Live

Watch CBSN Live

Uma Thurman Strikes Back

The last time Uma Thurman teamed up with writer/director Quentin Tarantino, she danced her way to an Academy Award nomination for playing the drug-addicted wife of a mob boss in "Pulp Fiction."

Thurman's back on the big screen as a wronged woman out for the ultimate revenge in Tarantino's latest film "Kill Bill, Vol. 1."

A woman out for revenge is the character Tarantino said he wanted her to play 10 years ago while working in "Pulp Fiction." Thurman says, "At that time, the...idea of the movie started with him and then he wrote eight wonderful pages of the opening, which is still in the movie pretty much. And those eight pages went in the drawer."

Asked what it is like to be someone's muse, Thurman tells The Early Show co-anchor Julie Chen, "I feel so privileged that I got to see somebody like him in his creative process, how he came up with the script, the things he drew on to be included in that and get to witness it was really extraordinary."

In the movie, Thurman plays Black Mamba. On her wedding day, a group she used to work with kills her groom and the entire wedding party and leaves her for dead.

Thurman explains, "The character does get basically annihilated at the get-go and somehow continues to persevere and reemerges with really only one thing on her mind, which is to avenge the crime of the loss of her child and to take these people back to hell with her, pretty much."

For her role, she had to learn two types of martial arts, two types of sword fighting and two types of knife fighting. "It was intense and you take some hits," Thurman says pointing at a clip from the film in which she describes her character as "battling a 17-year-old mace-wielding maniac. She was fantastic. Her character's name is Go-Go. That was actually quite dangerous because she was really good at twirling it and she was really good at what she was trained to do, which is sort of throw it at me. But as soon as that was done, she wasn't good at stopping it, so that ball would fly out. I got hit in the head by that ball several times."

No worries; the ball that hit her in the face was made out of foam and not metal. She notes, "I wouldn't have a career anymore if I was hit by the real one, I guess."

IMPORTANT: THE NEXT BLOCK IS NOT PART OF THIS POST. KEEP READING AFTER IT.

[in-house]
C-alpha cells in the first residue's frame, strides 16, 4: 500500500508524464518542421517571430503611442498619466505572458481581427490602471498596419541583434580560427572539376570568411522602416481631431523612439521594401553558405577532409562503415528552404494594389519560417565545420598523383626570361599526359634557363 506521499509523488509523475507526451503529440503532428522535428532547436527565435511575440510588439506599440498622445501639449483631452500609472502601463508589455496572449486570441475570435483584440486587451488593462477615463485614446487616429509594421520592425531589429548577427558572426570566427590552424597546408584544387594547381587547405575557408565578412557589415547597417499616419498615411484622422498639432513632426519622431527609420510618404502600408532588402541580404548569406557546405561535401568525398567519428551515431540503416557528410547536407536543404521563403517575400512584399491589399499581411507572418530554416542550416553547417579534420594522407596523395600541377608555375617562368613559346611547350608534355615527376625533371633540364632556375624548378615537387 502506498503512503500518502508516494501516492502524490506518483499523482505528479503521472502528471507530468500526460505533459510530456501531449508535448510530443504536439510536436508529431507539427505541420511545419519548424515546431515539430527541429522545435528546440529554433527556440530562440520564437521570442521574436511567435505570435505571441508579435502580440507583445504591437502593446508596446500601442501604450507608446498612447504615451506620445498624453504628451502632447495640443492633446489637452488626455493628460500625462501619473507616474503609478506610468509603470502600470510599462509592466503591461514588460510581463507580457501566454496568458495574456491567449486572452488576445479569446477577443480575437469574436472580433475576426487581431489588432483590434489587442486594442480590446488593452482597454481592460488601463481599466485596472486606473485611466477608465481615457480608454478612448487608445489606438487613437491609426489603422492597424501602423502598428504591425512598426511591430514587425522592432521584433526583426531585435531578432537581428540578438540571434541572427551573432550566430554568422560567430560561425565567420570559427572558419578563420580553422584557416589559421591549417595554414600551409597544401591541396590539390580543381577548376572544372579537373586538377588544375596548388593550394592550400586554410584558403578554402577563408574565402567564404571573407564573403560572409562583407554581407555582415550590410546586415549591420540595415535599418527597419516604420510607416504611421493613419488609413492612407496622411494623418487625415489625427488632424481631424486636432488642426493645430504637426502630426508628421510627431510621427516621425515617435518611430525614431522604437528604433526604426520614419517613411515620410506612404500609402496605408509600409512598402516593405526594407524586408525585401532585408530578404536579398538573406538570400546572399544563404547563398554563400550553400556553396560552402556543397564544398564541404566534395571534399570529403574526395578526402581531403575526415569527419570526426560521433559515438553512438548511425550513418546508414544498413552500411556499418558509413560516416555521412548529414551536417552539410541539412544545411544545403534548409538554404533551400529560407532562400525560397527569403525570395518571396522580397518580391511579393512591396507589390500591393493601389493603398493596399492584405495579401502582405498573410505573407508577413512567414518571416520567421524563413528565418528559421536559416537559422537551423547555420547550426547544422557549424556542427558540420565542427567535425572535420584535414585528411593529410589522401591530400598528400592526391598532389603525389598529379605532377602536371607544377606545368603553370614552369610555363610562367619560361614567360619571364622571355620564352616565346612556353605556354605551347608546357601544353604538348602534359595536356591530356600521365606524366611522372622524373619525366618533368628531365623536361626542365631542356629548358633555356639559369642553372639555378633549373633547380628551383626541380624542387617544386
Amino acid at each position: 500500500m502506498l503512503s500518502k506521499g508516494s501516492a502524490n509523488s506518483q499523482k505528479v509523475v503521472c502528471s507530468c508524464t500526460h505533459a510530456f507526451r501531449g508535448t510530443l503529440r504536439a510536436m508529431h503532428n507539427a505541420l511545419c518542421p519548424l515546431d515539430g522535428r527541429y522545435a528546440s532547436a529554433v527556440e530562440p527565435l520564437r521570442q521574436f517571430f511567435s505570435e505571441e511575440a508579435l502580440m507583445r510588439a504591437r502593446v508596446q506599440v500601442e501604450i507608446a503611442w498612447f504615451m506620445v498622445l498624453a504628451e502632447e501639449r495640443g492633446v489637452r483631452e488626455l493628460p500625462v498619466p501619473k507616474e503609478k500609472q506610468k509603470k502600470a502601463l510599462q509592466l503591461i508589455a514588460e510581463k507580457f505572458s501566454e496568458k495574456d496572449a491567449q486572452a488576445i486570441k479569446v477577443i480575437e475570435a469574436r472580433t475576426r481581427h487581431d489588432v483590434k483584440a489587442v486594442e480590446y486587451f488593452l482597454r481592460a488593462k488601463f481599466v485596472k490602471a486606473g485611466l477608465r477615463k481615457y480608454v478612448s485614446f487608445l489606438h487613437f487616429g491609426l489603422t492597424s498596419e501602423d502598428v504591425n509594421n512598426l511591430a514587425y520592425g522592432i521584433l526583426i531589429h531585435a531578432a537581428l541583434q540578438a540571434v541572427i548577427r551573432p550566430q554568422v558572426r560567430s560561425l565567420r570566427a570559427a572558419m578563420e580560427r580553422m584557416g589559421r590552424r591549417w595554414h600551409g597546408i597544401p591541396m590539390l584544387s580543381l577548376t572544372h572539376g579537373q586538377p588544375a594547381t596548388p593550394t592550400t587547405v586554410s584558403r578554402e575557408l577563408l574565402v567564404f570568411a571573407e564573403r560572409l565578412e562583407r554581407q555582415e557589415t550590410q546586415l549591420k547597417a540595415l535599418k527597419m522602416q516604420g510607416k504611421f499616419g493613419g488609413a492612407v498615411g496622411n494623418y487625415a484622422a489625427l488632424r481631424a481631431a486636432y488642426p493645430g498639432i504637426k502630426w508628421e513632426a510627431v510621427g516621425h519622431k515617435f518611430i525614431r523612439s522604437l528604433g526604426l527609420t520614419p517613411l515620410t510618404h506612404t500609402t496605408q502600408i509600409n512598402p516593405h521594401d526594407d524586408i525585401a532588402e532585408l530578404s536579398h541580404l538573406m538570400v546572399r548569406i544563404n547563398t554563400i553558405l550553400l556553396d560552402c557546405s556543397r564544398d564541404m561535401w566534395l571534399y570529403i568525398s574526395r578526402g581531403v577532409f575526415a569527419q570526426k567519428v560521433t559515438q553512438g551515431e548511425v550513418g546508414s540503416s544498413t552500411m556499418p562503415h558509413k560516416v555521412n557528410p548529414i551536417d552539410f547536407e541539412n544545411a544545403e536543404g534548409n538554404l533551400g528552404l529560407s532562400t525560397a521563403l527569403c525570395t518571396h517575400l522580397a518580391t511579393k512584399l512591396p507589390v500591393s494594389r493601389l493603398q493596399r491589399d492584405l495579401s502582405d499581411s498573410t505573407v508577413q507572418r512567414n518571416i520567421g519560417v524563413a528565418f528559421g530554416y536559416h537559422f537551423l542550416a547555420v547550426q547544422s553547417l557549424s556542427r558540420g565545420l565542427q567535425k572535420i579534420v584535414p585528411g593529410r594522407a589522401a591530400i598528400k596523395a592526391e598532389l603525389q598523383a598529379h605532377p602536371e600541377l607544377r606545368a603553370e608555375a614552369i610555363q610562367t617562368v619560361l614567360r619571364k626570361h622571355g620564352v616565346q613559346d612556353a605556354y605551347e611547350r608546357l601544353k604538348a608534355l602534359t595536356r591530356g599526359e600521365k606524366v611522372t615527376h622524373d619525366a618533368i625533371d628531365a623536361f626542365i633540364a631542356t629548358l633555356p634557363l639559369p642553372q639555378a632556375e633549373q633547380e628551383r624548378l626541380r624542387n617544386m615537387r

She also had to learn Japanese. Thurman says, "I did my best. That was the first thing I started was way before shooting, I would sit down with the Japanese tutor and like try to pick up Japanese and get used to speaking in the language."

Thurman has been out promoting the movie for a while, and the questions have not only been about her character, but her personal life, particularly her marital problems with Ethan Hawk, which Thurman says, "It's been incredibly hard and it's very difficult." So how is she handling it? "I'm a big girl," she says, "I take my hard times like any other woman and I have two small children and, really, I'm more concerned for them than I am for either of us. That's the most important thing and we share that concern and I think that helps us."

To her fans she says, "I'm doing okay. I'm doing okay."

"Kill Bill, Vol. 1" opens Friday, "Vol. 2" comes out in February. Asked how she explains the genre of the film, "Quentin," Thurman says, "He's a totally unique and amazing, innovative filmmaker and I guess there's Quentin movies."

Some Facts About Uma Thurman

  • Uma Karuna Thurman was born in Boston, Mass., on April 29, 1970
  • The daughter of a Columbia University professor and a model-turned-psychotherapist, she is named after a Hindu goddess
  • She began her career as a Click model
  • Thurman began acting in 1987 with the independent feature "Kiss Daddy Good Night"
  • In 1988, she received wide attention as the virginal victim of John Malkovich's seduction in "Dangerous Liaisons"
  • In 1994, Thurman first teamed with Quentin Tarantino in "Pulp Fiction"
  • In 1997, Thurman co-starred with Ethan Hawke in "Gattaca"
  • In 2002, she received positive reviews for her role in the HBO film "Hysterical Blindness"
  • View CBS News In